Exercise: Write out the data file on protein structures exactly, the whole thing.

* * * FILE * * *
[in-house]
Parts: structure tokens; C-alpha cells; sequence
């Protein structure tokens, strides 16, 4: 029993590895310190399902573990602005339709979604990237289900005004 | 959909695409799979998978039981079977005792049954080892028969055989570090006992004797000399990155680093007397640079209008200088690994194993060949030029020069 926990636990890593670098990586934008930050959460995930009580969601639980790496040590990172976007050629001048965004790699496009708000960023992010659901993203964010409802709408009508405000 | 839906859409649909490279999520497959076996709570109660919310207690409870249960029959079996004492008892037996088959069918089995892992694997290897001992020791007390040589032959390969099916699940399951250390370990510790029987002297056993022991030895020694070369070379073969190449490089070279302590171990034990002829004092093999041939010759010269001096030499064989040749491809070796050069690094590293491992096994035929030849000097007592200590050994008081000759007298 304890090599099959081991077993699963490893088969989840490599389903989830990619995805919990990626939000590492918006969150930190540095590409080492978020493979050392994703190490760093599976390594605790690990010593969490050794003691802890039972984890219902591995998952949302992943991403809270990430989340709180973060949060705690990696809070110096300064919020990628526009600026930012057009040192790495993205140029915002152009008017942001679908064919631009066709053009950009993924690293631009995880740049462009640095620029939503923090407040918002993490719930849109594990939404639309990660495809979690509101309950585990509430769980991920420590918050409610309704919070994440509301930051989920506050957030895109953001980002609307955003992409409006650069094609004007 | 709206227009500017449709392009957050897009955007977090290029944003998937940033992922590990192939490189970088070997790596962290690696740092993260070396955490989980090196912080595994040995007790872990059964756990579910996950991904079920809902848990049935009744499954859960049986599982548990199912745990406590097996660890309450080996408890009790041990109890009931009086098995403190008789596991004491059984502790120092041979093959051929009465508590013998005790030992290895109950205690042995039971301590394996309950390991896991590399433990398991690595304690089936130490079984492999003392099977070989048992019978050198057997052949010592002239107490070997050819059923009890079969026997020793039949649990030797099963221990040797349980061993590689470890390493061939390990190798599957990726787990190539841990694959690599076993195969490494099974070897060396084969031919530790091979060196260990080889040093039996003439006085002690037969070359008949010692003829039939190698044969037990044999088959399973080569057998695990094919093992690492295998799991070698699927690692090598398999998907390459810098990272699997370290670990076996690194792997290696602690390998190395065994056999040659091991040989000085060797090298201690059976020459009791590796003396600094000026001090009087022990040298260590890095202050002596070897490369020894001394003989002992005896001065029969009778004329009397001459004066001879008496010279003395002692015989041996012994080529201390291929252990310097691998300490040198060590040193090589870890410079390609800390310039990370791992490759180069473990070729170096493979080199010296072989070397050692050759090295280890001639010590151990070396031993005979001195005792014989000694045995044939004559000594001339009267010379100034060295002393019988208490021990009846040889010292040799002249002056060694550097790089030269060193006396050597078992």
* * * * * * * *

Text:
[in-house]
Parts: structure tokens; C-alpha cells; sequence
């Protein structure tokens, strides 16, 4: 029993590895310190399902573990602005339709979604990237289900005004 | 959909695409799979998978039981079977005792049954080892028969055989570090006992004797000399990155680093007397640079209008200088690994194993060949030029020069 926990636990890593670098990586934008930050959460995930009580969601639980790496040590990172976007050629001048965004790699496009708000960023992010659901993203964010409802709408009508405000 | 839906859409649909490279999520497959076996709570109660919310207690409870249960029959079996004492008892037996088959069918089995892992694997290897001992020791007390040589032959390969099916699940399951250390370990510790029987002297056993022991030895020694070369070379073969190449490089070279302590171990034990002829004092093999041939010759010269001096030499064989040749491809070796050069690094590293491992096994035929030849000097007592200590050994008081000759007298 304890090599099959081991077993699963490893088969989840490599389903989830990619995805919990990626939000590492918006969150930190540095590409080492978020493979050392994703190490760093599976390594605790690990010593969490050794003691802890039972984890219902591995998952949302992943991403809270990430989340709180973060949060705690990696809070110096300064919020990628526009600026930012057009040192790495993205140029915002152009008017942001679908064919631009066709053009950009993924690293631009995880740049462009640095620029939503923090407040918002993490719930849109594990939404639309990660495809979690509101309950585990509430769980991920420590918050409610309704919070994440509301930051989920506050957030895109953001980002609307955003992409409006650069094609004007 | 709206227009500017449709392009957050897009955007977090290029944003998937940033992922590990192939490189970088070997790596962290690696740092993260070396955490989980090196912080595994040995007790872990059964756990579910996950991904079920809902848990049935009744499954859960049986599982548990199912745990406590097996660890309450080996408890009790041990109890009931009086098995403190008789596991004491059984502790120092041979093959051929009465508590013998005790030992290895109950205690042995039971301590394996309950390991896991590399433990398991690595304690089936130490079984492999003392099977070989048992019978050198057997052949010592002239107490070997050819059923009890079969026997020793039949649990030797099963221990040797349980061993590689470890390493061939390990190798599957990726787990190539841990694959690599076993195969490494099974070897060396084969031919530790091979060196260990080889040093039996003439006085002690037969070359008949010692003829039939190698044969037990044999088959399973080569057998695990094919093992690492295998799991070698699927690692090598398999998907390459810098990272699997370290670990076996690194792997290696602690390998190395065994056999040659091991040989000085060797090298201690059976020459009791590796003396600094000026001090009087022990040298260590890095202050002596070897490369020894001394003989002992005896001065029969009778004329009397001459004066001879008496010279003395002692015989041996012994080529201390291929252990310097691998300490040198060590040193090589870890410079390609800390310039990370791992490759180069473990070729170096493979080199010296072989070397050692050759090295280890001639010590151990070396031993005979001195005792014989000694045995044939004559000594001339009267010379100034060295002393019988208490021990009846040889010292040799002249002056060694550097790089030269060193006396050597078992």